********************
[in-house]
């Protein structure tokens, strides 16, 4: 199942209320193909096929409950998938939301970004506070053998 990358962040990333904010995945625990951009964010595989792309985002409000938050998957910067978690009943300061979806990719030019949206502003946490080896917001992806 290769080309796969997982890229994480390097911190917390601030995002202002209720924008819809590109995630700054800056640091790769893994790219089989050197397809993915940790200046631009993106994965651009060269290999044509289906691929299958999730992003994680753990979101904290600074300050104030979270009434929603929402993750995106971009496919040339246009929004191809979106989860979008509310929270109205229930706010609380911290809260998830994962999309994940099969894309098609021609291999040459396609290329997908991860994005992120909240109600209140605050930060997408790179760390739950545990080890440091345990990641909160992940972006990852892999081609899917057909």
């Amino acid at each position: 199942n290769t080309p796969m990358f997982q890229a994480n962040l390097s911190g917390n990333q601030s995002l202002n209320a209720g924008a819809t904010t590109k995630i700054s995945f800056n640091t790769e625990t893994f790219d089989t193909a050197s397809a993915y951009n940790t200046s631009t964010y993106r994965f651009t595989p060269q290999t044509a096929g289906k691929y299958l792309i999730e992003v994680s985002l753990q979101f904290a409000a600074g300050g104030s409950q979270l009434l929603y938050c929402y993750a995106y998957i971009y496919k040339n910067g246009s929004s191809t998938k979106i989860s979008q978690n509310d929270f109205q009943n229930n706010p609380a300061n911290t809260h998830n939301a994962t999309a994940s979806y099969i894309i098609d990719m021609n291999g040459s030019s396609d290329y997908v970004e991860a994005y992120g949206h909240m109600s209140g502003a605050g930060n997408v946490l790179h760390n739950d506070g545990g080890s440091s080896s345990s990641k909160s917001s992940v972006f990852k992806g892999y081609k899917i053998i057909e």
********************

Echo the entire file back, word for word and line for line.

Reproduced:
[in-house]
């Protein structure tokens, strides 16, 4: 199942209320193909096929409950998938939301970004506070053998 990358962040990333904010995945625990951009964010595989792309985002409000938050998957910067978690009943300061979806990719030019949206502003946490080896917001992806 290769080309796969997982890229994480390097911190917390601030995002202002209720924008819809590109995630700054800056640091790769893994790219089989050197397809993915940790200046631009993106994965651009060269290999044509289906691929299958999730992003994680753990979101904290600074300050104030979270009434929603929402993750995106971009496919040339246009929004191809979106989860979008509310929270109205229930706010609380911290809260998830994962999309994940099969894309098609021609291999040459396609290329997908991860994005992120909240109600209140605050930060997408790179760390739950545990080890440091345990990641909160992940972006990852892999081609899917057909």
């Amino acid at each position: 199942n290769t080309p796969m990358f997982q890229a994480n962040l390097s911190g917390n990333q601030s995002l202002n209320a209720g924008a819809t904010t590109k995630i700054s995945f800056n640091t790769e625990t893994f790219d089989t193909a050197s397809a993915y951009n940790t200046s631009t964010y993106r994965f651009t595989p060269q290999t044509a096929g289906k691929y299958l792309i999730e992003v994680s985002l753990q979101f904290a409000a600074g300050g104030s409950q979270l009434l929603y938050c929402y993750a995106y998957i971009y496919k040339n910067g246009s929004s191809t998938k979106i989860s979008q978690n509310d929270f109205q009943n229930n706010p609380a300061n911290t809260h998830n939301a994962t999309a994940s979806y099969i894309i098609d990719m021609n291999g040459s030019s396609d290329y997908v970004e991860a994005y992120g949206h909240m109600s209140g502003a605050g930060n997408v946490l790179h760390n739950d506070g545990g080890s440091s080896s345990s990641k909160s917001s992940v972006f990852k992806g892999y081609k899917i053998i057909e």